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for anyone being unvaccinated. this continues to be a pandemic of the unvaccinated. meanwhile the british prime minister, borisjohnson, says he hopes england can "ride out" the current wave of covid—19 infections. we have a good chance of getting through the omicron wave without the need for further restrictions and without the need, certainly, for a lockdown. prince andrew's lawyers have been trying to convince an american judge to dismiss the sexual assault civil lawsuit against him. they say his accuser, virginia giuffre, can't sue, because of damages she accepted in 2009 from the paedophile jeffrey epstein in return for dropping her claims against him and any other "potential defendant". prince andrew has consistently denied her allegations.
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our royal correspondent, jonny dymond, has the latest. she says she was sexually assaulted by prince andrew three times. he denies every allegation and says he can't remember meeting her. today, his lawyers argued the whole case should be dismissed. the civil case rests partly on this meeting in london, a night when virginia giuffre, here aged 17, says she was forced to have sex with prince andrew. when he spoke to the bbc in 2019, he denied the allegations again and again. you can say categorically that you don't recall meeting virginia roberts, dining with her... yep. — ..dancing with her at tramp... yep. ..or going on to have sex with her... yes. a bedroom in a house in belgravia? i can absolutely, categorically tell you it never happened. do you recall any kind of sexual contact with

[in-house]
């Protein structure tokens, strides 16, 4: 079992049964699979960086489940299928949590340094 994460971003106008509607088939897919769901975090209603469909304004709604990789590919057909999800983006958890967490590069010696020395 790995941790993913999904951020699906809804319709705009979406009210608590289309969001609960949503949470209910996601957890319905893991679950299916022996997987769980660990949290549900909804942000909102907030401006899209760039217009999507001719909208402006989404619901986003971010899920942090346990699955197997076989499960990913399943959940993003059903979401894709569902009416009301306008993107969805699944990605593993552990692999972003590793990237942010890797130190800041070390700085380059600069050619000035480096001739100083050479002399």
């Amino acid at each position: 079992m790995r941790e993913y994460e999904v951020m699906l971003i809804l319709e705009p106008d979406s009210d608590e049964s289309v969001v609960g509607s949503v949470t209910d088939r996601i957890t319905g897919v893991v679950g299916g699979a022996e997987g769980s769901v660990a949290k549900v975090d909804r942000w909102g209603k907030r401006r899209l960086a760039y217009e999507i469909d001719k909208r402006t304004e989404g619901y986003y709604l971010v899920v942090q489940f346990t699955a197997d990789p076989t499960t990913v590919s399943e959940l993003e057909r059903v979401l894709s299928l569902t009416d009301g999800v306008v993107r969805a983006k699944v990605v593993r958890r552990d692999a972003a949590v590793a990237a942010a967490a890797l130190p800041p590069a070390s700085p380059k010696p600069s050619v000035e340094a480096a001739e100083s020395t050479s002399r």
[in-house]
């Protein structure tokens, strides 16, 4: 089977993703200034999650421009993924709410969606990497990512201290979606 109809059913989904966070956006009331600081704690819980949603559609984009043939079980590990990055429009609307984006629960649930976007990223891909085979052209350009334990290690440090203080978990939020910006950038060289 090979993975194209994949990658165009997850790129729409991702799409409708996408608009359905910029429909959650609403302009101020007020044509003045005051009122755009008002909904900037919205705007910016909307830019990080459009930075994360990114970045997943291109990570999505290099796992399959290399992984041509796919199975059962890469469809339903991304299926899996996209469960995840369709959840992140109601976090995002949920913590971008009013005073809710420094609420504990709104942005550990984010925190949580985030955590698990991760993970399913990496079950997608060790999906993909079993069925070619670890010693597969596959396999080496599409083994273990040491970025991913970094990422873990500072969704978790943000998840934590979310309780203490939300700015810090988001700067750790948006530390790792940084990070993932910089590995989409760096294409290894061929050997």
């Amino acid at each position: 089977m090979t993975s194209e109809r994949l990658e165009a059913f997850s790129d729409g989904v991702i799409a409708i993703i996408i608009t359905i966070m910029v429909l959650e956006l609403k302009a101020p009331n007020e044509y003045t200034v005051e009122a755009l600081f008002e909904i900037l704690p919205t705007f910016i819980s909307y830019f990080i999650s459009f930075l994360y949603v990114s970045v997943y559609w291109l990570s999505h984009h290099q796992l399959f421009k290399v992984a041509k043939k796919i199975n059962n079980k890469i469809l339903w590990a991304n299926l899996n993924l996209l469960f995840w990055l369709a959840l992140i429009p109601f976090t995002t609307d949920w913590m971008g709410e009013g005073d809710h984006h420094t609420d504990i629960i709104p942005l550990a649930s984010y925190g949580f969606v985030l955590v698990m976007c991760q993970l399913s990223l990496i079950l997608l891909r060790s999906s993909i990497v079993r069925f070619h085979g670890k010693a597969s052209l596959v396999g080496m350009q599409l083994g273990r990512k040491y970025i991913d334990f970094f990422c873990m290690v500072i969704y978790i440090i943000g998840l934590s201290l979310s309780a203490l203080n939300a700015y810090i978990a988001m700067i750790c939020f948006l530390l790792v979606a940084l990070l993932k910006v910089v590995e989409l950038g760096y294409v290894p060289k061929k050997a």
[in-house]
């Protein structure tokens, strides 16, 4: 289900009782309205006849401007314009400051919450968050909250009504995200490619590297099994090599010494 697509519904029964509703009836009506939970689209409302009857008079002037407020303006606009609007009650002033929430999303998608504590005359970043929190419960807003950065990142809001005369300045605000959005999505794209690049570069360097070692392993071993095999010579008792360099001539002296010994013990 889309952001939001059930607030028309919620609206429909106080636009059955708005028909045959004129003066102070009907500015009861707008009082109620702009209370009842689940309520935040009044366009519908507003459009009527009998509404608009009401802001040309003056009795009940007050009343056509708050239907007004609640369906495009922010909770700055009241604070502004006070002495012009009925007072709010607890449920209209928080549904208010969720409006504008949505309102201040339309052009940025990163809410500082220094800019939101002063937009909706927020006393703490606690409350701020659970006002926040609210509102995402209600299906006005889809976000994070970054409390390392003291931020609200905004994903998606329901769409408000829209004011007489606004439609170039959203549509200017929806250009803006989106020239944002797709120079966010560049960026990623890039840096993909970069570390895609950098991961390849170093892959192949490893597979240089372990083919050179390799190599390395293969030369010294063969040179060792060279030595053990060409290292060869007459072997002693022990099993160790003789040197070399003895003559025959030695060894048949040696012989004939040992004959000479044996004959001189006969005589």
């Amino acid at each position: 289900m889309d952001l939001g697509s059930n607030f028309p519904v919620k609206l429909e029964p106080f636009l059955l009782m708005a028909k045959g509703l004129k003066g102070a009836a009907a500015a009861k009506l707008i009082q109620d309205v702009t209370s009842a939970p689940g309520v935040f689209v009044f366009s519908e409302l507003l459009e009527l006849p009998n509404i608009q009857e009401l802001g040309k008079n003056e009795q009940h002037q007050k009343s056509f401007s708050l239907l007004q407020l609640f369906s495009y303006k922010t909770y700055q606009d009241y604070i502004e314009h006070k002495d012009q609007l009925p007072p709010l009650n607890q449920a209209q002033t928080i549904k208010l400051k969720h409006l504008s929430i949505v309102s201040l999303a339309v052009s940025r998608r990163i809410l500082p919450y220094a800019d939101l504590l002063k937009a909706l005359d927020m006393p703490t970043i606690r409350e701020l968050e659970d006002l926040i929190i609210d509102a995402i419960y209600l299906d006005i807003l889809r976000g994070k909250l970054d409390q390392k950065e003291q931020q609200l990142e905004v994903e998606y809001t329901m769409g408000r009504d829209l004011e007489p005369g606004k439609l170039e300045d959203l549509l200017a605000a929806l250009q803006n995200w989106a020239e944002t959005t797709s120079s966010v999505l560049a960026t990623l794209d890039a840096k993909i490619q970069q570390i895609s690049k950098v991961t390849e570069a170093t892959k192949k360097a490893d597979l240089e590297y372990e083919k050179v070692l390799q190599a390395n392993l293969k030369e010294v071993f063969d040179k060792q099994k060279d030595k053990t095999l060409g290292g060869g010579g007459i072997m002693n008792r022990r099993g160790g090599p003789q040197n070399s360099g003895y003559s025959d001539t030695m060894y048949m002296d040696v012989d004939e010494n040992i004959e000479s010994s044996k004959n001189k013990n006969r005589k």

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virginia roberts, then or at any other time? none. none whatsoever. today in new york, the lawyers battled in court for the first time. at the centre of their arguments, a deal struck between andrew's accuser and his former friend jeffrey epstein. epstein paid virginia giuffre half a million dollars. their deal released any other person who could have been included as a potential defendant from further legal challenge by virginia giuffre. prince andrew's lawyers needed to persuade the judge that the 2009 deal covered the prince. it's unquestionable, the court heard, that prince andrew could have been sued in the 2009 florida action but was not. the prince's lawyers demanded detail of the allegations against their client, but they were slapped down by thejudge.